We are working day in and out to bring the next promising ALS treatments successfully through to clinical trials, and as quickly as possible.

One big reason we’re in this position today – is our innovative model. It’s driven by the business savvy of Augie Nieto and our board, combined with our collective, unlimited passion and vision to end ALS. We are certain one day we’ll go from saying “Lou Gehrig’s disease” to “Augie’s Cure.”

There will never be a single, magic silver bullet to treat and cure ALS. We know ALS is very complex, and each person’s ALS is unique, progressing and presenting differently. We will need multiple treatment options to support the ALS community and give every person with ALS a fighting chance against this disease.

  • In 2019, thanks to funding from Augie’s Quest, ALS TDI:
    • Operated the largest preclinical pharmacology program in all of ALS.
      • We rigorously tested 22 new potential ALS treatments in SOD1 mouse models of ALS, bringing the total number to over 370 – more than any ALS lab in the world.
    • Expanded our already large-scale drug discovery initiatives.
    • Purchased a library of 30,000 small molecules, each with potential to be an ALS drug, to be tested in a human induced pluripotent stem cell (iPSC) based screening system invented by our scientists.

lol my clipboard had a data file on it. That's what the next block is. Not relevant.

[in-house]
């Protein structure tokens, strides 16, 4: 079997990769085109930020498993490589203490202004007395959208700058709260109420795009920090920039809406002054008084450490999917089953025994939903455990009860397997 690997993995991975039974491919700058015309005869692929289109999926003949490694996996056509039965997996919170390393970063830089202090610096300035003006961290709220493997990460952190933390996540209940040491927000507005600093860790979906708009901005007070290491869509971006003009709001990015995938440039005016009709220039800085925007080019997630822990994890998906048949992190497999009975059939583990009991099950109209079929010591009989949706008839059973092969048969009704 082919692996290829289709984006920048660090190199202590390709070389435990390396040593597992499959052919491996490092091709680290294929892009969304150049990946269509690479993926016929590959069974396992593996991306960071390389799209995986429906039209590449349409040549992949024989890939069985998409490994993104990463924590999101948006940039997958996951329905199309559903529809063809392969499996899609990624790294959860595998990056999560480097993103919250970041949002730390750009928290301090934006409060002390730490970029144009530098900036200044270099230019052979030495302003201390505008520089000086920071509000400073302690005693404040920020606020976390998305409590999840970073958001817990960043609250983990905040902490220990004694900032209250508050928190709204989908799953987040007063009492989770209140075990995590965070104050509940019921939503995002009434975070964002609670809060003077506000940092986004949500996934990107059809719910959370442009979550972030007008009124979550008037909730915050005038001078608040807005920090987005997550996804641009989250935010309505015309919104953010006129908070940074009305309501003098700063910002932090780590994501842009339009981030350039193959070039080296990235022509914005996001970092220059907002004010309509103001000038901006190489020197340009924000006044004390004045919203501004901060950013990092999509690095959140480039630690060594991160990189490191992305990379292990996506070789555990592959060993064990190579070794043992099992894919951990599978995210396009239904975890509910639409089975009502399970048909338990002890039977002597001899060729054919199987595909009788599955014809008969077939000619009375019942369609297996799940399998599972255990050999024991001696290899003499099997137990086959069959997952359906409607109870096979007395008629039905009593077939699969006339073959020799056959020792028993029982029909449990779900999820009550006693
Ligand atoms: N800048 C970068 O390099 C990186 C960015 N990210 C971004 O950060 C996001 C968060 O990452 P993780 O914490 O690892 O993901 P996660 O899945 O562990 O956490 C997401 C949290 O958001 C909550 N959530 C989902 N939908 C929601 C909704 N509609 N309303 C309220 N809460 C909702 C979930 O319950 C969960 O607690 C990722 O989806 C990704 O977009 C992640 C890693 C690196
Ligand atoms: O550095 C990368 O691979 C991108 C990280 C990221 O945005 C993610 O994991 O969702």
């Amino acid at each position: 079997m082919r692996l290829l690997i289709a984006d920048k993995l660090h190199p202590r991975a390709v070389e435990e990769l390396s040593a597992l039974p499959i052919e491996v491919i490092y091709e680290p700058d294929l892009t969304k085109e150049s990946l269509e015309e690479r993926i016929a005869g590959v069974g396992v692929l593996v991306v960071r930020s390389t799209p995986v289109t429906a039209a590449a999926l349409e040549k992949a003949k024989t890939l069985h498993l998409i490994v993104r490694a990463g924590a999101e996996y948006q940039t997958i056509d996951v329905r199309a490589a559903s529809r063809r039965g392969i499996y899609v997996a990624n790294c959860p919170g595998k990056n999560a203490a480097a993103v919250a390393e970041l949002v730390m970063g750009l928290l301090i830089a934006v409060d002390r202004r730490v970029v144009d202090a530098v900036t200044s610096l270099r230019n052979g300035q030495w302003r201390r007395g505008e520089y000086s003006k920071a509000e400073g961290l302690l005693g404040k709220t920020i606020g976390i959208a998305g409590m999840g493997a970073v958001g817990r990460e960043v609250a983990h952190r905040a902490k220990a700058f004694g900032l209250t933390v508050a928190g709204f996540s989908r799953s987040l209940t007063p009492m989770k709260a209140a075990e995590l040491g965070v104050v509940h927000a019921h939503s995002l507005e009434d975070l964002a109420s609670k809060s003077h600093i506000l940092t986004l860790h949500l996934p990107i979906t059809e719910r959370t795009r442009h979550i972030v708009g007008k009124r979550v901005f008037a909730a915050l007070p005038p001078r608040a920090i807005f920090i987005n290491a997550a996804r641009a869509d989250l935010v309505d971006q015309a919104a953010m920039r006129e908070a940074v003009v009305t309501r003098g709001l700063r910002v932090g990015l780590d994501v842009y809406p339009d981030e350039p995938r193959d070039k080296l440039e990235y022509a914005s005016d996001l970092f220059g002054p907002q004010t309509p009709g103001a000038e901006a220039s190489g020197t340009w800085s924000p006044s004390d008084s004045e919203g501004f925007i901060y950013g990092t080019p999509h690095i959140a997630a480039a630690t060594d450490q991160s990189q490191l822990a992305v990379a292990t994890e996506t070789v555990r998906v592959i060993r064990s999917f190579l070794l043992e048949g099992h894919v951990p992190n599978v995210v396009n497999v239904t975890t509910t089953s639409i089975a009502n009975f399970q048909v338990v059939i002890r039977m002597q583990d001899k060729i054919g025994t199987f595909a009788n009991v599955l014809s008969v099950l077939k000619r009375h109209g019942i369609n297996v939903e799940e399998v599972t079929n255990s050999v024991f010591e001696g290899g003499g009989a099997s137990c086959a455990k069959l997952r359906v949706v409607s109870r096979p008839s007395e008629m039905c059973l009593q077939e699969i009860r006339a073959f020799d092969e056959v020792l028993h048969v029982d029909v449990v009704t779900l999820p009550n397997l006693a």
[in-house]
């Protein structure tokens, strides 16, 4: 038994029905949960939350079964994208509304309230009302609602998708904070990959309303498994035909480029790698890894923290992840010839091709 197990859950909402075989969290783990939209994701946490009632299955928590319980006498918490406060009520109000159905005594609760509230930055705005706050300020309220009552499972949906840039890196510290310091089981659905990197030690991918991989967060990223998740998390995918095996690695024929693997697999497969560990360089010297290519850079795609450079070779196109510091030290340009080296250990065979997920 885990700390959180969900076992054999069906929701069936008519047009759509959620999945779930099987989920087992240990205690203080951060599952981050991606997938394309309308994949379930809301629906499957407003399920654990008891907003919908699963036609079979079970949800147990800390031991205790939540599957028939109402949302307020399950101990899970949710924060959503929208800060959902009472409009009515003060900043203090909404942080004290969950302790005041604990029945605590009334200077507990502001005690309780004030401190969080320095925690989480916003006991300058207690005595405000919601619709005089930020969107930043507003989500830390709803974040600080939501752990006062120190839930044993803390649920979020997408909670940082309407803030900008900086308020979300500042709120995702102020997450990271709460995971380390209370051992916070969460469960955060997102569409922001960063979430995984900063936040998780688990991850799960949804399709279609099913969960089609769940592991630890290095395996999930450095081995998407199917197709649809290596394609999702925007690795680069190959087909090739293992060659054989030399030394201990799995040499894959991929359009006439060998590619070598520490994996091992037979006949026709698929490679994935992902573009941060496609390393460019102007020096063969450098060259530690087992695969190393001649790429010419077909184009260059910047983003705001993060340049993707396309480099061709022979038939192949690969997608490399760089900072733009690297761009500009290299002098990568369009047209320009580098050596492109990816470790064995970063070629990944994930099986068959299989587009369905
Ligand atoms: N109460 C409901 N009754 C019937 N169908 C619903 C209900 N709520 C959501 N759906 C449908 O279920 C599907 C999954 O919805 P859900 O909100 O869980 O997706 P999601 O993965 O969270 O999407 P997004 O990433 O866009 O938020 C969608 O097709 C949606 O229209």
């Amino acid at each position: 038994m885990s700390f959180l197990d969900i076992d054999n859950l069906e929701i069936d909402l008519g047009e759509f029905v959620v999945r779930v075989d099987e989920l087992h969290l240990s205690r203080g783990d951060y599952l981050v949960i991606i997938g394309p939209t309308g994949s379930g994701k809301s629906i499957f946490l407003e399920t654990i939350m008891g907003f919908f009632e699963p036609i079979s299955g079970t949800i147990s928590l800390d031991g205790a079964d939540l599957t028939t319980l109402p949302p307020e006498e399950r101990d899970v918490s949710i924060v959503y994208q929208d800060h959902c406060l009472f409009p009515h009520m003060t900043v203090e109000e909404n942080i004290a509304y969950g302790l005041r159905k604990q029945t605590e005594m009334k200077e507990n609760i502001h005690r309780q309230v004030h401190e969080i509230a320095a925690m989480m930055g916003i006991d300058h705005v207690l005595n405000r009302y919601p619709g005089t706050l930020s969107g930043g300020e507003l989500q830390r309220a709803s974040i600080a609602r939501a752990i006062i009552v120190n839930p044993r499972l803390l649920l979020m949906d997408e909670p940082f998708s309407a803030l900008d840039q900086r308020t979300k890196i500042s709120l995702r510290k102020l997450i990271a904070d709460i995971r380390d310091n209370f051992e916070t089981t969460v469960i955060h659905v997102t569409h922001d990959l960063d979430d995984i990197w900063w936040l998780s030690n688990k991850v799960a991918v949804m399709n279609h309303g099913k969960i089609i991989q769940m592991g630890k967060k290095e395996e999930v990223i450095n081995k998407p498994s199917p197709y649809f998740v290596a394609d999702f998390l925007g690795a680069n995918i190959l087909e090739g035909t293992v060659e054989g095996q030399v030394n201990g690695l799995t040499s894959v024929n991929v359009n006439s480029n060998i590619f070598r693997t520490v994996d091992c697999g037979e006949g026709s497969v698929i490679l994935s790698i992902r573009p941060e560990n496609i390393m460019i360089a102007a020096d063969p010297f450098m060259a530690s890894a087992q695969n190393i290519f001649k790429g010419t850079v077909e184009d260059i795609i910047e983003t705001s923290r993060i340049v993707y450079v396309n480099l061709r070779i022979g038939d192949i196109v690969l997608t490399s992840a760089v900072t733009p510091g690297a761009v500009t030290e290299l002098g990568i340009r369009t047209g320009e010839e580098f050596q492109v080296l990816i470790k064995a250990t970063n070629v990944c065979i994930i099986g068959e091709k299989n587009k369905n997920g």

• Expanded the ALS model systems in use in the lab

 Fast-Tracking the Most Promising ALS Treatment Yet

We’ve turned a significant corner in ALS research, successfully completing a Stage 1 Human Clinical Trial for a drug called AT-1501.  This marks the very first time a non-profit organization has ever reached this stage of drug development.  In 2020, the drug company Anelixis Therapeutics, will coordinate a Phase 2a, multi-center, open label, multiple dose study of AT-1501.  Approximately 54 adults with ALS will be enrolled into the study in the United States at up to 12 ALS treatment sites.

It is likely our findings and treatment discoveries for ALS may also help fight other neurodegenerative diseases in the future. The development of AT-1501 may also have a significant impact in Type 1 Diabetes and Alzheimer’s disease as well as many autoimmune diseases including Lupus, Sjogren’s syndrome, psoriasis, and rheumatoid arthritis. 

“It’s really incredible. For 15 years, Augie’s Quest has been dedicated to raising the critical funds and broad awareness needed to help fast-track ALS TDI’s cutting-edge ALS research – specifically providing ALS TDI with more than $150 million to advance its efforts to end ALS,” commented Steven Perrin Ph.D., CEO of ALS TDI.


What is ALS?


Amyotrophic lateral sclerosis, or ALS, is a disease of the nerve cells in the brain and spinal cord that control voluntary muscle movement.


There is no single diagnostic test for ALS. However, experts in the disease, usually neurologists specializing in neuromuscular diseases, are very capable of diagnosing it. There are, on average, 15 people diagnosed with ALS every day, and roughly 30,000 people in America have this condition.


Most people with ALS live 2-5 years after their first signs of disease. About 10% of people with ALS survive at least 10 years. This variable rate of disease progression makes prognosis difficult to predict and therapies challenging to develop.